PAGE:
State HouseTaxes & SpendingTexas Lawmaker Questions NASCAR Over Implicit Apology for Inviting Abbott to All-Star Race

The racing company's events have received millions of dollars in state grants since 2016, and that fund is overseen by the governor.
June 2, 2022
A Texas lawmaker set his sights on the National Association for Stock Car Auto Racing (NASCAR) after the organization stated its “recent actions” have been off-base with its inclusivity goals.

Among the hundreds of such messages from American companies on Wednesday, NASCAR celebrated the beginning of “Pride Month,” saying, “As we celebrate the LGBTQ+ community, we acknowledge that recent actions have not aligned with NASCAR’s mission to be a welcoming sport for all.”

“We remain steadfast in our commitment to create a more inclusive environment — in our workplaces, at the racetrack [and] in the stands.”

The statement came with no specific examples of wrongdoing.

Associated Press Reporter Jenna Fryer responded to NASCAR’s comment, “I’m not sure what this tweet is acknowledging… [but] someone with the power to acknowledge such things admitted to me Abbott at Texas was a mistake. But below isn’t exactly clear which actions are out of alignment.”

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Governor Greg Abbott was allowed to wave the starting flag at the organization’s all-star race held at Fort Worth’s Texas Motor Speedway in May.

Earlier this year, after half a year of calls from other Republican officials, Abbott directed the Department of Family and Protective Services (DFPS) to investigate the use of puberty blockers for children as abuse. Last August, he issued a similar direction to DFPS to determine whether gender modification surgeries constitute child abuse, which the agency obliged.

Both actions, along with the statewide requirement that public school athletes compete only with other members of their biological sex, have drawn the ire of LGBT activists.

If NASCAR’s statement is aimed at Abbott, they’ll be crossing an official who oversees large amounts of state money of which it has been a beneficiary. The State of Texas doles out millions of dollars to localities who put on large events to supplement the costs shouldered by the entities holding them.

This program is split into three tranches — the Events Trust Fund, Major Events Reimbursement Program, and Motor Sports Racing Trust Fund — and both the state and local governments pay into it. The fund is handled by the Office of the Governor.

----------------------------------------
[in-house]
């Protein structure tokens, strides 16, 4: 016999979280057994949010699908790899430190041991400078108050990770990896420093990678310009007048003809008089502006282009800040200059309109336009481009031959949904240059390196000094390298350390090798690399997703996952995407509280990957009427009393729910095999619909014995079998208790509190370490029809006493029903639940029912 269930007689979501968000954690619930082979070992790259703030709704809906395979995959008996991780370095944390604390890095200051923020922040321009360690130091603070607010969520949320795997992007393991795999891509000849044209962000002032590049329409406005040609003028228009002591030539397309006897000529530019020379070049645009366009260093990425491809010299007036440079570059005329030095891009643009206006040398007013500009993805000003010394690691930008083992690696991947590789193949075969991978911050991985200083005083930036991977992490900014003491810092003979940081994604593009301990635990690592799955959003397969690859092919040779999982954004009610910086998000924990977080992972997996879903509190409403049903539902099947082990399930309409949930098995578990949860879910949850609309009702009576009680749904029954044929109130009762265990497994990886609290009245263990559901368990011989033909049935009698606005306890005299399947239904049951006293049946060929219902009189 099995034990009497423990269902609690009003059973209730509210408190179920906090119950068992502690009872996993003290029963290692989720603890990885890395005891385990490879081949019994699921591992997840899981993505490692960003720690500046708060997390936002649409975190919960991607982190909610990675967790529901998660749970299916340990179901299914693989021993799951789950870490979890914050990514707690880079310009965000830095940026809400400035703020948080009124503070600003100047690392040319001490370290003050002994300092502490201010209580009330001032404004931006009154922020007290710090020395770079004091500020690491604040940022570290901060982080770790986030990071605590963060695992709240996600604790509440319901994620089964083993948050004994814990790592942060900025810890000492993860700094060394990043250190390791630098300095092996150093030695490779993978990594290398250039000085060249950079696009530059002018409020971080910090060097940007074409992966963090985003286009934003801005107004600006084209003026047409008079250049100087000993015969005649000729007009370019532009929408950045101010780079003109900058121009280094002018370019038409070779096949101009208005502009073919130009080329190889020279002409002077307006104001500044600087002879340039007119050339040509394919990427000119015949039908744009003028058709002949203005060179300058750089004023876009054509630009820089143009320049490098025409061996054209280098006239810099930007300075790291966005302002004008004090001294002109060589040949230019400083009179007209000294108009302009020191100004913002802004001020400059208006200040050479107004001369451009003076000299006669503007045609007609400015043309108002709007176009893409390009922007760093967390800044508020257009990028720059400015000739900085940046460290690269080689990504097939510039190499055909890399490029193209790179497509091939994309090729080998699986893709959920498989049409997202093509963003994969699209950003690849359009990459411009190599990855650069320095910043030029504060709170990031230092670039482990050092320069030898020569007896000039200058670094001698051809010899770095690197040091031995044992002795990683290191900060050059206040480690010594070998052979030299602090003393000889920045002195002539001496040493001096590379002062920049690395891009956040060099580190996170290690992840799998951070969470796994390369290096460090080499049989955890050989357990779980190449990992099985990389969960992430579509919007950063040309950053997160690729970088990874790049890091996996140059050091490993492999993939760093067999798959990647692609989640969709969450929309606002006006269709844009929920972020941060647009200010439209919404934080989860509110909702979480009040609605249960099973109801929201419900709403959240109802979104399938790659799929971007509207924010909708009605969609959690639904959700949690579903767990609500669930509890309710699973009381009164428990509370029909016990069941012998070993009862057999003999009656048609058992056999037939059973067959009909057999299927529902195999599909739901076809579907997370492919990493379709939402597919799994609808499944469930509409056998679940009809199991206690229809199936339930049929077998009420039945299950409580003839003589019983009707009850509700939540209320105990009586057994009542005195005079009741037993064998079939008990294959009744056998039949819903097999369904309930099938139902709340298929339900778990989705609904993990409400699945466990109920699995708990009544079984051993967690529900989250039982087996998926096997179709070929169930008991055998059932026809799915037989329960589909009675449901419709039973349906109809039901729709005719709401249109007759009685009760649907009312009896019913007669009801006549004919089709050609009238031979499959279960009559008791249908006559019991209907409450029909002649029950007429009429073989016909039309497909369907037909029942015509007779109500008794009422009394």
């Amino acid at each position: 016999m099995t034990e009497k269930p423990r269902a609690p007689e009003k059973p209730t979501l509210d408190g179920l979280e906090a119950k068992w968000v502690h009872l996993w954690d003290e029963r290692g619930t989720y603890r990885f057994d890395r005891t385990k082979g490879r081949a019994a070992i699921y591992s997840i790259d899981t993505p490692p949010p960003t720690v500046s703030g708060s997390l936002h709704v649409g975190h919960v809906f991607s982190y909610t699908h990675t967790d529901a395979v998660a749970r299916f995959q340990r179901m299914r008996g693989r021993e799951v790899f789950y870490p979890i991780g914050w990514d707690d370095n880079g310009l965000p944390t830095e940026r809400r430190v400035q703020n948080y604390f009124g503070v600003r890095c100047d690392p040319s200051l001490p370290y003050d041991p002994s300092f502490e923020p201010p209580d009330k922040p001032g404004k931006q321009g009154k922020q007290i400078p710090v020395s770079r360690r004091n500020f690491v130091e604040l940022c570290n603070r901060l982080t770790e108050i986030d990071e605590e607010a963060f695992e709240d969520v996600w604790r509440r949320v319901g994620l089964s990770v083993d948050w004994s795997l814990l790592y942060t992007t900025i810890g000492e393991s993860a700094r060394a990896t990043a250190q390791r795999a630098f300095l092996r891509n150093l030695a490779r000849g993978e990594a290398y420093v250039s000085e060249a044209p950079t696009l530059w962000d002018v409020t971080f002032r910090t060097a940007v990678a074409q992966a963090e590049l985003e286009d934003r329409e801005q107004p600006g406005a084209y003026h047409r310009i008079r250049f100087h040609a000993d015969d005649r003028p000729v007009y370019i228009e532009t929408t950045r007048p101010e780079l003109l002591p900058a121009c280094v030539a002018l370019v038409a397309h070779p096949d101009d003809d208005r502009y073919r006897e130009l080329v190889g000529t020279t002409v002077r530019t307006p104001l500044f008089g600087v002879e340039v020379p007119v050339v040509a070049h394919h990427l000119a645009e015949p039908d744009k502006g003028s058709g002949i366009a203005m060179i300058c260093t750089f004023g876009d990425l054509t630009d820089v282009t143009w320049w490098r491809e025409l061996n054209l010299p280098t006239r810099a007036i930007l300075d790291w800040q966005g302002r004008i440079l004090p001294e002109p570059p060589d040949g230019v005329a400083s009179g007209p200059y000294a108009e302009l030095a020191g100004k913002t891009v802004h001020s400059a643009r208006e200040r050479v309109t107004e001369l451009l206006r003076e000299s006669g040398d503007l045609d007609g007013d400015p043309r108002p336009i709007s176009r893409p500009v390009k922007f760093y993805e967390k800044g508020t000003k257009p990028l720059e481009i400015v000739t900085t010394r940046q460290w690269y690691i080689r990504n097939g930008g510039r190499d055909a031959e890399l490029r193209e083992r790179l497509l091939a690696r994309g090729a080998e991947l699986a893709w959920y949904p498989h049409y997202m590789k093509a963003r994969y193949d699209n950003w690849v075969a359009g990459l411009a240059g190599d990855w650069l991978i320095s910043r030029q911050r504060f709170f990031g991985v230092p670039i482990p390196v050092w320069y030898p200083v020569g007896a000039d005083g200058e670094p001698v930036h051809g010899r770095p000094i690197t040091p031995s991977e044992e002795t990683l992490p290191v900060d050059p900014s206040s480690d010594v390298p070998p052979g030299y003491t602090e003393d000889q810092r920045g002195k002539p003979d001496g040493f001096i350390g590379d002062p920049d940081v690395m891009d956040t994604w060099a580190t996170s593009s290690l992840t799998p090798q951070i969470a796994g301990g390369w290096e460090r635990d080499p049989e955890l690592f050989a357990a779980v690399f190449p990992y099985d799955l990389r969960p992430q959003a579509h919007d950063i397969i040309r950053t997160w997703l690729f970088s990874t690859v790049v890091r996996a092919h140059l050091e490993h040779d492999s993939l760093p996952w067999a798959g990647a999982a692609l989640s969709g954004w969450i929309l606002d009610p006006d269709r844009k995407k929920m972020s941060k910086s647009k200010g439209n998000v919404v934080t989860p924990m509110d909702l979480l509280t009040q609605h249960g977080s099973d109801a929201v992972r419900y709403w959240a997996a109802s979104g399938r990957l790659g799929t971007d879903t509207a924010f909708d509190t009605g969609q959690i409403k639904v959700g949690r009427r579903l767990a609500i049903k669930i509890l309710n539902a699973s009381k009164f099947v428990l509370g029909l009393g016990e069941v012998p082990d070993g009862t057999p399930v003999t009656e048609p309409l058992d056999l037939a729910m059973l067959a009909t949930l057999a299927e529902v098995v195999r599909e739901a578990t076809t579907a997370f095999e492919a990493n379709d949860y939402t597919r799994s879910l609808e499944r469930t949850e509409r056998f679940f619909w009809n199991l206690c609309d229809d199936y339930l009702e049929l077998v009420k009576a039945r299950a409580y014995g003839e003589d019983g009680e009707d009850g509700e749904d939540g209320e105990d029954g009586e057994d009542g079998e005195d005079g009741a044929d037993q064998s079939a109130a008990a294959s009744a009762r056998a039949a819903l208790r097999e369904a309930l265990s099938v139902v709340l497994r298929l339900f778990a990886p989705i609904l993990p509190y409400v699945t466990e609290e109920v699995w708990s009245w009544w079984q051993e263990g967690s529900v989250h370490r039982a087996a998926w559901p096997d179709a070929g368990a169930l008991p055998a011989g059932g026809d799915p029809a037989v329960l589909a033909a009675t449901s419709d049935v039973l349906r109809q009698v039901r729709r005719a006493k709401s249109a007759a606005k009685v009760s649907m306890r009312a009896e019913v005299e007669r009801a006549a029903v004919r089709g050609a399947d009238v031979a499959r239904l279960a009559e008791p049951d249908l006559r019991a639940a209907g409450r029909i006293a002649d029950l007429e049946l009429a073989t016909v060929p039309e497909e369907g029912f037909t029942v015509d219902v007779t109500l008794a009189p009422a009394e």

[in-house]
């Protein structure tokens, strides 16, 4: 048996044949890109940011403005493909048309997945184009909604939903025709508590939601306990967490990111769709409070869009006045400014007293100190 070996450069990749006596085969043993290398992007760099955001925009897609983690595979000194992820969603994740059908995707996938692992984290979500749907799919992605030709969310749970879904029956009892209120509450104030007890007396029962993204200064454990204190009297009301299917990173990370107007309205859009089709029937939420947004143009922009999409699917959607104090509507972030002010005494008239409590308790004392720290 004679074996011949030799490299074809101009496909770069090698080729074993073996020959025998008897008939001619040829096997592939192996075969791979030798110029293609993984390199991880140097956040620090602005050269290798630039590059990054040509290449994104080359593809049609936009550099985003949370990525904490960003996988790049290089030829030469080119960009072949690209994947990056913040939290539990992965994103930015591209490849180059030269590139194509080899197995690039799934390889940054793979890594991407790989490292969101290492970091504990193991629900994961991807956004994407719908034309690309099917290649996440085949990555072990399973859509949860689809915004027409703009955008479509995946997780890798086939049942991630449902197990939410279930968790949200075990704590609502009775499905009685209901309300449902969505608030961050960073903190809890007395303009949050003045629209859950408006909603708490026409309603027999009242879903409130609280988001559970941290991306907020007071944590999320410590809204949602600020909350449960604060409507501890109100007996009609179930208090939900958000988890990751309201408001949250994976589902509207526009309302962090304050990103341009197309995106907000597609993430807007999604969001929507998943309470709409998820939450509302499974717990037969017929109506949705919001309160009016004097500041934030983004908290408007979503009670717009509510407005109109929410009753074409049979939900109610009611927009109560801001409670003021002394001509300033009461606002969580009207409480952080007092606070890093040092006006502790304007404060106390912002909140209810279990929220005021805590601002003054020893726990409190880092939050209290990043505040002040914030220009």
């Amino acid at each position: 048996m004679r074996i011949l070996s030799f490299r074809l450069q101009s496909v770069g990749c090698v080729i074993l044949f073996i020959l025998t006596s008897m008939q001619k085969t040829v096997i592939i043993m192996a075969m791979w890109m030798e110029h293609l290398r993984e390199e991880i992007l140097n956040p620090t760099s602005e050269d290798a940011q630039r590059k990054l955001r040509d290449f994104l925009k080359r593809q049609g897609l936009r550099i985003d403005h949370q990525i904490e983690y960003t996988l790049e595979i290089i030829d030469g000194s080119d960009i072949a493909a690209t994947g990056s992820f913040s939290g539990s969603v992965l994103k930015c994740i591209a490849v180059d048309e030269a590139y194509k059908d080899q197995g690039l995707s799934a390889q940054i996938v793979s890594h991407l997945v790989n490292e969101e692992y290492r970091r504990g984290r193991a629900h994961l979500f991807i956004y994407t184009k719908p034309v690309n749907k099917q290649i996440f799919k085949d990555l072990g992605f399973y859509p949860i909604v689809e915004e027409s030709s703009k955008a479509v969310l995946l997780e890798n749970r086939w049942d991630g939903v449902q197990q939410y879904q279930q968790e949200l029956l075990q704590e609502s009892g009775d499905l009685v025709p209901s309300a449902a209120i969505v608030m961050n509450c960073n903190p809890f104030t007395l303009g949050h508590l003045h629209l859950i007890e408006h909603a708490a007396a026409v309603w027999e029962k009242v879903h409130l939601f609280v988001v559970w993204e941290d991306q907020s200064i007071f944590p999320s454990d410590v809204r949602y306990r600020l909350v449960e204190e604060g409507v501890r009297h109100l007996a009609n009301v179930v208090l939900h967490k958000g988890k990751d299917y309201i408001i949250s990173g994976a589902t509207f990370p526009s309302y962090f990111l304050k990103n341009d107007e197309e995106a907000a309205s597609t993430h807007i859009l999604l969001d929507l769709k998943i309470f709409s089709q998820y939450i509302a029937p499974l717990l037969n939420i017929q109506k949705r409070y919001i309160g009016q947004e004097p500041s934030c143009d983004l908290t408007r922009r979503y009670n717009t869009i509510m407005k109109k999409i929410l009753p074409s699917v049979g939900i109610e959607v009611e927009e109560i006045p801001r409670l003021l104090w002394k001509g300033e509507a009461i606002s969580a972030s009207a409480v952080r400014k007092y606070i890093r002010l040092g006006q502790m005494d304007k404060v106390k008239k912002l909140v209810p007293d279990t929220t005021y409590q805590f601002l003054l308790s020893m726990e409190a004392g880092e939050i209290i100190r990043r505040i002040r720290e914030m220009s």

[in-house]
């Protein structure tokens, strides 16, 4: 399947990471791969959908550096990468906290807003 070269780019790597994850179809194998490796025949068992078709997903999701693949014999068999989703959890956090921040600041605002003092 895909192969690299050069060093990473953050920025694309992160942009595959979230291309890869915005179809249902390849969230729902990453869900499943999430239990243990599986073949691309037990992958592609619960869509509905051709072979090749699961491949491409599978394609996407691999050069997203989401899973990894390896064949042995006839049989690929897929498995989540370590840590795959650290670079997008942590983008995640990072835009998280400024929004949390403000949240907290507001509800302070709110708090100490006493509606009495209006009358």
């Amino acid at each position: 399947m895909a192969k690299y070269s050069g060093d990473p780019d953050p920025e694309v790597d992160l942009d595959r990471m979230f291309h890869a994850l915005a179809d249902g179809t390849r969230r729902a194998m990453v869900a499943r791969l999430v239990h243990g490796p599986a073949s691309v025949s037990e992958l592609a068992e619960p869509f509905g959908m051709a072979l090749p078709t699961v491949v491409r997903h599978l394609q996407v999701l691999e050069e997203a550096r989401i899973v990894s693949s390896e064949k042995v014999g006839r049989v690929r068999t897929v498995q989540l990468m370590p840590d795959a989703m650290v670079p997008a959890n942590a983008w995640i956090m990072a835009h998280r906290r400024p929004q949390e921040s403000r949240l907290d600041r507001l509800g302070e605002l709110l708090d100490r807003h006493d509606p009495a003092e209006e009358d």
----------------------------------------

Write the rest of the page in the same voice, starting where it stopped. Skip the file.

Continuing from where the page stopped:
Since 2016, NASCAR events have received over $7.5 million in state money for five events through the Event Trust Funds Program — used to pay a portion of the cost of large events in the state. NASCAR-related events also received $21 million in state dollars from the Major Events Reimbursement Program during the same time frame.

After an article from Yahoo News linked NASCAR’s comment to Abbott’s appearance at its event, state Rep. Matt Shaheen (R-Plano) inquired about the racing organization’s intentions.

“A news article was just brought to my attention,” Shaheen wrote to NASCAR CEO Brian France, pointing to the company’s comment.

“As NASCAR is a recipient of the State of Texas Event Trust Funds Program, can you please define what you mean by ‘recent actions?’”

Any legislative changes that may or may not come to the fund would not affect NASCAR’s pocketbook directly, but the loss of funding may affect whether an individual locality chooses to bid for an event.

The racing league has increased its political messaging over the last few years, trying to appeal to new audiences. Among these include an alleged hate crime — when Bubba Wallace, a black NASCAR driver reported a noose in his garage less than a month after the protests and riots over George Floyd’s death. This caused an industry-wide stir and a response from NASCAR.

But it turned out that the alleged noose was just a garage door pull rope and had been there since October 2019.

Other sports leagues have similarly engaged more and more in political speech.

A NASCAR official could not be reached for comment. An Abbott spokesman did not return a request for comment.


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Brad Johnson

Brad Johnson is a senior reporter for The Texan and an Ohio native who graduated from the University of Cincinnati in 2017. He is an avid sports fan who most enjoys watching his favorite teams continue their title drought throughout his cognizant lifetime. In his free time, you may find Brad quoting Monty Python productions and trying to calculate the airspeed velocity of an unladen swallow.

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